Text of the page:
—Tyner et al.


  • Wallace E. Tyner, Frank J. Dooley, and Daniela Viteri Alternative Pathways for Fulfilling the RFS Mandate (2010) Alternative Pathways for Fulfilling the RFS Mandate Amer. J. Agr. Econ. 1–8; doi: 10.1093/ajae/aaq117



The irony is that EVs and PHEVs make the target even less attainable, while being better at the primary goal (reducing US oil demand).

The thermochemical route is probably the one most worth pursuing. Not because it eliminates the blend wall, but because it would produce non-petroleum feedstocks for chemical synthesis of other products. This allows a relatively seamless changeover of e.g. plastic production.

Long-term sequestration of bio-carbon as durable plastic products is a potential bonus.


More corn/grain/sugar cane based ethanol is not the proper solution. Escalating food prices have already started hostilities with bloodshed in Tunisia, Algeria and other places. Sugar price is up 57% in the last 12 months and it will keep going up as long as sugar canes are used to produce ethanol. Animal feed (and meat) will follow the same spiral if more corn is used for ethanol.

We cannot and should not starve the world to feed our gas guzzlers and reduce crude oil imports. Too many people will rightfully hate us for doing so.

There are many other better ways to reduce crude imports.

We should find and implement ways to reduce our (vehicle fleet) liquid fuel consumption. One of the more effective way would be to revise CAFE to 40 mph by 2015/16 and increase it by at least 2 mpg per year to reach 50 mpg by 2020 and 60 mpg by 2025 etc. It can be done. Hyundai already said that they will do even better. If Hyundai can do it so can all other vehicle manufacturers.

Dynamically test all vehicles regularly for fuel consumption and adjust registration fees accordingly. Let the liquid fuel users pay for their high consumption.

Progressively increase (all) liquid fuel tax by $0.02 to $0.05 per month until average price reaches $6.00 to $7.00 per gallon.

Use part of the extra tax revenues:

1. to advance electrified vehicles market penetration and to develop and produce batter lower cost batteries.

2. to help cities to upgrade there buses/vehicles to electrified units.

3. to buy electrified vehicles for government offices and agencies.

4. to increase production of clean electricity.

5. to move USA into the new electrification age.


Clearly this ethanol fever was a terrible idea to start with. Ethanol is not the right choice as a biofuel. Biofuel has to be blended with gazoline with no limit, period. So Butanol or Grassoline but ethanol is a distraction at the best.Biofuel can play a role in offsetting oil dependency but we need something smarter than ethanol.


If you can make synthetic gasoline from natural gas and biomass then the problem would seem to be solved. The goal should be to reduce oil imports, whether EV/PHEV, E85, methanol, fuel cells or whatever, reduce oil imports.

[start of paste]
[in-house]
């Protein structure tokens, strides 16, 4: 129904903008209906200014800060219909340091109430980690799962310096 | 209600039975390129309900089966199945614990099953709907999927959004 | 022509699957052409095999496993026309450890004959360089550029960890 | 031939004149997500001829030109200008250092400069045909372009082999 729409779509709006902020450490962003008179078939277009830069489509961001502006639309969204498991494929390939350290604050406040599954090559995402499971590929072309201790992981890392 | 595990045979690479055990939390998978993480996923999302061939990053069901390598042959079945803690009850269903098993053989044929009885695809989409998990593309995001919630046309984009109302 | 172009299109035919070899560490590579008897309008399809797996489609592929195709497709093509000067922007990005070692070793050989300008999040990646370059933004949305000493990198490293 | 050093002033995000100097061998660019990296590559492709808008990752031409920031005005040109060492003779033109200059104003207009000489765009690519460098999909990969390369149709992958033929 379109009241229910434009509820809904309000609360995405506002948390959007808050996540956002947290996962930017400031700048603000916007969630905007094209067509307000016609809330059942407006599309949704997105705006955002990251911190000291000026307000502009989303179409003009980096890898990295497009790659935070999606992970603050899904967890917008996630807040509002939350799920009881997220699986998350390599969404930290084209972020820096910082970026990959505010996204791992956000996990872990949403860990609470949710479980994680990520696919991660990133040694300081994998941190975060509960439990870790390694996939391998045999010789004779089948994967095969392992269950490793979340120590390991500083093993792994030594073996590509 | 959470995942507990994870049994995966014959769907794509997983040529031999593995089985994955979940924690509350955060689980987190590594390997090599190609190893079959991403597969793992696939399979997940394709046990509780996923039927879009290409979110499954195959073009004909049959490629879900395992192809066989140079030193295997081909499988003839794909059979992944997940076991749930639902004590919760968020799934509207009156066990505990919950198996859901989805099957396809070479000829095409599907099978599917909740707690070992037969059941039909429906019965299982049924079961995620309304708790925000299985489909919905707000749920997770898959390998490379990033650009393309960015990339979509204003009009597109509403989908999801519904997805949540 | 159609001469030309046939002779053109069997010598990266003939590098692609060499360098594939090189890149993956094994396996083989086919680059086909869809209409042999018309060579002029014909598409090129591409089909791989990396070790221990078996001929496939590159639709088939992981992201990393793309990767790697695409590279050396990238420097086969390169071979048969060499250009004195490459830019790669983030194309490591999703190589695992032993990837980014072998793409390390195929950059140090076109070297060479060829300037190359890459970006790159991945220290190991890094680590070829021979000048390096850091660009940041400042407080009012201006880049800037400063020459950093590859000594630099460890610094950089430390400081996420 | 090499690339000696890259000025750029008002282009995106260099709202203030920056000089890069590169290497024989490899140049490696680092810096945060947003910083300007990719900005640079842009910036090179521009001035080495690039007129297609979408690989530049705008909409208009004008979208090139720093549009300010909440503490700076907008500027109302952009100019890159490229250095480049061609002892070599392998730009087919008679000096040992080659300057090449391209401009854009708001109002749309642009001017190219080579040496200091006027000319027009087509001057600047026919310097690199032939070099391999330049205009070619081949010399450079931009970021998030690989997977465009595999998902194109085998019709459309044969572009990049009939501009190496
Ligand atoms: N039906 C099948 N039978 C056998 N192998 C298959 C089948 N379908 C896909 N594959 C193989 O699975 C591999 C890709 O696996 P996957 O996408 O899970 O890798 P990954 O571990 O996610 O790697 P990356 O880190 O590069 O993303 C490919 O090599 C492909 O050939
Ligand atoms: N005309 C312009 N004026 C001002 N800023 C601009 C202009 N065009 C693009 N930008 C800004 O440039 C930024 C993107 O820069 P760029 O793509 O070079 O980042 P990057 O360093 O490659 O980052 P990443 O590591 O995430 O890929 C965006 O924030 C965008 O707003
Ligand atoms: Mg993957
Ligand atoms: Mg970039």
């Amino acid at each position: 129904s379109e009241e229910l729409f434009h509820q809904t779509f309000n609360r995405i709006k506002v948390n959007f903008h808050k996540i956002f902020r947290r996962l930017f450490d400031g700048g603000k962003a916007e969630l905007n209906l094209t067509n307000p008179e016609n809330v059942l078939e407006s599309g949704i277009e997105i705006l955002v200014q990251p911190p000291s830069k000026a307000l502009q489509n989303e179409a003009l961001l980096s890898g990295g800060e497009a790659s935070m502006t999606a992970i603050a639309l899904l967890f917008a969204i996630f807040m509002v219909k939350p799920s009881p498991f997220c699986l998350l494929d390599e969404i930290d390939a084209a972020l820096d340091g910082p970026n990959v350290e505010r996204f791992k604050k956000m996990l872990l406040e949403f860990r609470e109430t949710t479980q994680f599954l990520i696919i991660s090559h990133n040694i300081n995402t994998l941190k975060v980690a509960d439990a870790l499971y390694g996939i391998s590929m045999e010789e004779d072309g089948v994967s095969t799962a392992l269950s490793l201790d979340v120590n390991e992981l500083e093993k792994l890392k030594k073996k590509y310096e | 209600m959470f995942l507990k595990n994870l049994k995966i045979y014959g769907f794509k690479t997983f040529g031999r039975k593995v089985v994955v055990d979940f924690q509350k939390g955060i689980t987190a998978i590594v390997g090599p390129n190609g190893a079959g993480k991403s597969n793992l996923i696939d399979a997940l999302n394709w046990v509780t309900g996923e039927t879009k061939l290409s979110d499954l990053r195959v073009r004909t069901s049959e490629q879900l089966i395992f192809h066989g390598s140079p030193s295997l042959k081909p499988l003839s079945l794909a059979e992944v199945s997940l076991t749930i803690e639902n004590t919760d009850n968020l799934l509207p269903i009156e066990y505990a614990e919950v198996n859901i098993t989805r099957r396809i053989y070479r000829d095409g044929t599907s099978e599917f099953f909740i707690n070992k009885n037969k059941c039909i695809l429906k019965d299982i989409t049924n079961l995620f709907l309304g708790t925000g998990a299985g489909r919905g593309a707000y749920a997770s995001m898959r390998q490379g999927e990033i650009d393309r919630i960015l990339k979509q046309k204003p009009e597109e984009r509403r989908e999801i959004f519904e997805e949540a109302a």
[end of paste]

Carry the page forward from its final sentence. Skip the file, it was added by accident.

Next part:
If a plug in vehicle allowed you to do most of your miles on electric, you will only need a small amount of liquid fuel. This will make your limited bio-fuel go further if you will pardon the poor pun!


Using food stock to produce liquid fuels for our gas guzzlers is a near sighted subterfuge concocted by large corn and sugar cane growers and gas guzzler makers to:

1. raise to price of all food products and increase farming conglomerates profits.

2. justify making more high profit gas guzzlers.

3. shift $$$$B, from crude oil producers, to USA and other food exporters.

The plan will misfire because people will rise against higher food prices. A few countries, with large productive land mass, cannot elect to feed their gas guzzlers by starving a high percentage of the world human population for an extended period of time. It is unfair, wrongful and will drive many to anarchy and into the arms of terrorist organisations.

We cannot fix our energy problems on the backs of others. If we do, it will come back to haunt us.


The food/fuel discussion has been done over and over, use cellulose instead of grain, that is obvious. 100 million true FFVs on the road opens a whole new alternative fuels industry.

Pointing to the fact that E85 pumps have lagged deployment just outlines the problem. If I have a franchised gasoline station I need permission to install an alternative fuel pump from the oil company. It is highly unlikely that I will get that permission from a company that does not make alternative fuels.


SJC the time has come to seriously consider ways to use less liquid fuels not to find ways to extend the status quo for another century.

Since the total switch may take 30 to 40 years it is not too early to start moving. The goals should not be to replace fossil fuels with bio-fuels but to do away with most liquid fuel uses except where it is very difficult to do so, like for heavy commercial airplanes.


Harvey and long range with heavy load like trucking that consumes almost half of the oil consumed in US. In is not tomorrow that you are going to power a 30 Tons truck over 500miles with batteries.


The answer is butanol produced from non food biomass, no blending problem, almost the same heating value as gasoline, no pipelines rotting out problem, and no food shortage.

We don't need more studies and reports telling us what we already know.


Mannstein and Harvey have it right imho.
Butanol, biodeisel, and biogassoline from non-food sources including farm waste, bioGTL, dry-land energy crops, and algae.
...and EVs/PHEVs with increase solar, wind, geothermal, tidal, and nuclear.
...and may the best technologies come to dominate.